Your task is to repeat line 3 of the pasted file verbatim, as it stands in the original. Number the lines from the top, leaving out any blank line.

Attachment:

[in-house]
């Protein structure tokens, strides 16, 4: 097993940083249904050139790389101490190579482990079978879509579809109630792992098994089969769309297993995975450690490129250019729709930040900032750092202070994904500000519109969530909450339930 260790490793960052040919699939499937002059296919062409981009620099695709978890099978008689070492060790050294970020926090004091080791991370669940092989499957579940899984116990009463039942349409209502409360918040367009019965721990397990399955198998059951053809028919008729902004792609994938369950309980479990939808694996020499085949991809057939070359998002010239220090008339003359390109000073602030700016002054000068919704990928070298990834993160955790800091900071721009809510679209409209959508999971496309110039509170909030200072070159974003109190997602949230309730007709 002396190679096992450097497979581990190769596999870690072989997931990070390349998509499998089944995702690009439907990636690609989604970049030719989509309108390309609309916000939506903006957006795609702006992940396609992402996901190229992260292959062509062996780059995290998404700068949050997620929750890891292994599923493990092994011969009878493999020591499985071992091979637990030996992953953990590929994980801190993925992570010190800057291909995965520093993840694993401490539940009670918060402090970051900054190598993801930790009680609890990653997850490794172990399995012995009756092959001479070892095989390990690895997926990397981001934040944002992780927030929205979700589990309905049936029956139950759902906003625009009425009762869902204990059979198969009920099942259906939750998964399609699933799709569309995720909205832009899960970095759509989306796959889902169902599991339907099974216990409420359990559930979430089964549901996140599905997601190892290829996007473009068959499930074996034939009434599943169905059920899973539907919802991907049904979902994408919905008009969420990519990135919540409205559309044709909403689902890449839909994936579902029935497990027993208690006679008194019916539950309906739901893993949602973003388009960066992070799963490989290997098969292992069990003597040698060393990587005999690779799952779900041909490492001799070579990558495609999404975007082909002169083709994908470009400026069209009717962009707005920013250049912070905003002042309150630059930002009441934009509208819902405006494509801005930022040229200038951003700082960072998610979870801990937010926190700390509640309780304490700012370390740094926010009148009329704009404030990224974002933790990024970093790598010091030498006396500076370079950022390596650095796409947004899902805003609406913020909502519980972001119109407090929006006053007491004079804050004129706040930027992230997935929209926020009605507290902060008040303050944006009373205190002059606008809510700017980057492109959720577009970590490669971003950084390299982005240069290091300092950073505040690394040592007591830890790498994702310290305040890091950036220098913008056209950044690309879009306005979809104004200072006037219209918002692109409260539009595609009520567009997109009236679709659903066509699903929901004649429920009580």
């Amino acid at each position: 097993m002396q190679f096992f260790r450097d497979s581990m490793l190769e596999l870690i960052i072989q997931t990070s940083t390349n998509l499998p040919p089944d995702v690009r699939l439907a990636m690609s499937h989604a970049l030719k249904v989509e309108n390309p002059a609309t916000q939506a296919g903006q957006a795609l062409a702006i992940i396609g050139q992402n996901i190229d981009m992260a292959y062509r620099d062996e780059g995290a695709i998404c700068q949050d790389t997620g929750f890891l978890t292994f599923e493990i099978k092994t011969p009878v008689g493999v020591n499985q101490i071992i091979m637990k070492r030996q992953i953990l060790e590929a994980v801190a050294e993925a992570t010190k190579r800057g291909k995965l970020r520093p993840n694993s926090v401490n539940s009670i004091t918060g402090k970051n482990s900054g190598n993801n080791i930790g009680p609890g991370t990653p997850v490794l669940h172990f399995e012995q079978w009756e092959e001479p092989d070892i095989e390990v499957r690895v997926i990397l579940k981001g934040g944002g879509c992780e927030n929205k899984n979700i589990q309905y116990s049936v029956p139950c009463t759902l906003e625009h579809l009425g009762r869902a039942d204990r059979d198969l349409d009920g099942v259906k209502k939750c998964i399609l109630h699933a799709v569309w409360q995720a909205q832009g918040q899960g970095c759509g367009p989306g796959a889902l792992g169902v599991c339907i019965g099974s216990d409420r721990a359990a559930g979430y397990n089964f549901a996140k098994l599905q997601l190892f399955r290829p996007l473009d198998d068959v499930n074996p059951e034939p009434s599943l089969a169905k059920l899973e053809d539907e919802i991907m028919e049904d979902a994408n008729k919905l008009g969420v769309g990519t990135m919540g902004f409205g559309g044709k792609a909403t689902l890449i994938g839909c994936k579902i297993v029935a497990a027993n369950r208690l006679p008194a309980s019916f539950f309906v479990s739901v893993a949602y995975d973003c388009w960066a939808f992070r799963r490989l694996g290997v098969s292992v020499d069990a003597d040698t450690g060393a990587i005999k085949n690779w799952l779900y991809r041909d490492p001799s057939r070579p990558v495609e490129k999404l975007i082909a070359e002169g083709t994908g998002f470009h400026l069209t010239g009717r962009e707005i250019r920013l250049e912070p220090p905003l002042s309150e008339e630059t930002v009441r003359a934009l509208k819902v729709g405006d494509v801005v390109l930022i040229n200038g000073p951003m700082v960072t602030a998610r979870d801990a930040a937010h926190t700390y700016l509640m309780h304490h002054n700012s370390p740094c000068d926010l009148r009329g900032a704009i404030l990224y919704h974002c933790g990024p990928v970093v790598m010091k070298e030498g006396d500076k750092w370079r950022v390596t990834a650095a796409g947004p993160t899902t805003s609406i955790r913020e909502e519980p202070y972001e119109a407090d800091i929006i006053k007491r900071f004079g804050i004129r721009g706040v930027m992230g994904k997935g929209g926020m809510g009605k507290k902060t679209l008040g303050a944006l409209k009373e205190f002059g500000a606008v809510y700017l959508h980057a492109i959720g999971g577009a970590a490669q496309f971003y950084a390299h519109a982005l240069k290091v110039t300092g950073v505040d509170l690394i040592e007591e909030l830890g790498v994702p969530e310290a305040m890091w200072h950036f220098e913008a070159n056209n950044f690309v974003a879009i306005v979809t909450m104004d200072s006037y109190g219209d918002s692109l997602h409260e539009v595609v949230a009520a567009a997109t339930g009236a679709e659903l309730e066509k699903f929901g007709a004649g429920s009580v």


């Amino acid at each position: 097993m002396q190679f096992f260790r450097d497979s581990m490793l190769e596999l870690i960052i072989q997931t990070s940083t390349n998509l499998p040919p089944d995702v690009r699939l439907a990636m690609s499937h989604a970049l030719k249904v989509e309108n390309p002059a609309t916000q939506a296919g903006q957006a795609l062409a702006i992940i396609g050139q992402n996901i190229d981009m992260a292959y062509r620099d062996e780059g995290a695709i998404c700068q949050d790389t997620g929750f890891l978890t292994f599923e493990i099978k092994t011969p009878v008689g493999v020591n499985q101490i071992i091979m637990k070492r030996q992953i953990l060790e590929a994980v801190a050294e993925a992570t010190k190579r800057g291909k995965l970020r520093p993840n694993s926090v401490n539940s009670i004091t918060g402090k970051n482990s900054g190598n993801n080791i930790g009680p609890g991370t990653p997850v490794l669940h172990f399995e012995q079978w009756e092959e001479p092989d070892i095989e390990v499957r690895v997926i990397l579940k981001g934040g944002g879509c992780e927030n929205k899984n979700i589990q309905y116990s049936v029956p139950c009463t759902l906003e625009h579809l009425g009762r869902a039942d204990r059979d198969l349409d009920g099942v259906k209502k939750c998964i399609l109630h699933a799709v569309w409360q995720a909205q832009g918040q899960g970095c759509g367009p989306g796959a889902l792992g169902v599991c339907i019965g099974s216990d409420r721990a359990a559930g979430y397990n089964f549901a996140k098994l599905q997601l190892f399955r290829p996007l473009d198998d068959v499930n074996p059951e034939p009434s599943l089969a169905k059920l899973e053809d539907e919802i991907m028919e049904d979902a994408n008729k919905l008009g969420v769309g990519t990135m919540g902004f409205g559309g044709k792609a909403t689902l890449i994938g839909c994936k579902i297993v029935a497990a027993n369950r208690l006679p008194a309980s019916f539950f309906v479990s739901v893993a949602y995975d973003c388009w960066a939808f992070r799963r490989l694996g290997v098969s292992v020499d069990a003597d040698t450690g060393a990587i005999k085949n690779w799952l779900y991809r041909d490492p001799s057939r070579p990558v495609e490129k999404l975007i082909a070359e002169g083709t994908g998002f470009h400026l069209t010239g009717r962009e707005i250019r920013l250049e912070p220090p905003l002042s309150e008339e630059t930002v009441r003359a934009l509208k819902v729709g405006d494509v801005v390109l930022i040229n200038g000073p951003m700082v960072t602030a998610r979870d801990a930040a937010h926190t700390y700016l509640m309780h304490h002054n700012s370390p740094c000068d926010l009148r009329g900032a704009i404030l990224y919704h974002c933790g990024p990928v970093v790598m010091k070298e030498g006396d500076k750092w370079r950022v390596t990834a650095a796409g947004p993160t899902t805003s609406i955790r913020e909502e519980p202070y972001e119109a407090d800091i929006i006053k007491r900071f004079g804050i004129r721009g706040v930027m992230g994904k997935g929209g926020m809510g009605k507290k902060t679209l008040g303050a944006l409209k009373e205190f002059g500000a606008v809510y700017l959508h980057a492109i959720g999971g577009a970590a490669q496309f971003y950084a390299h519109a982005l240069k290091v110039t300092g950073v505040d509170l690394i040592e007591e909030l830890g790498v994702p969530e310290a305040m890091w200072h950036f220098e913008a070159n056209n950044f690309v974003a879009i306005v979809t909450m104004d200072s006037y109190g219209d918002s692109l997602h409260e539009v595609v949230a009520a567009a997109t339930g009236a679709e659903l309730e066509k699903f929901g007709a004649g429920s009580v």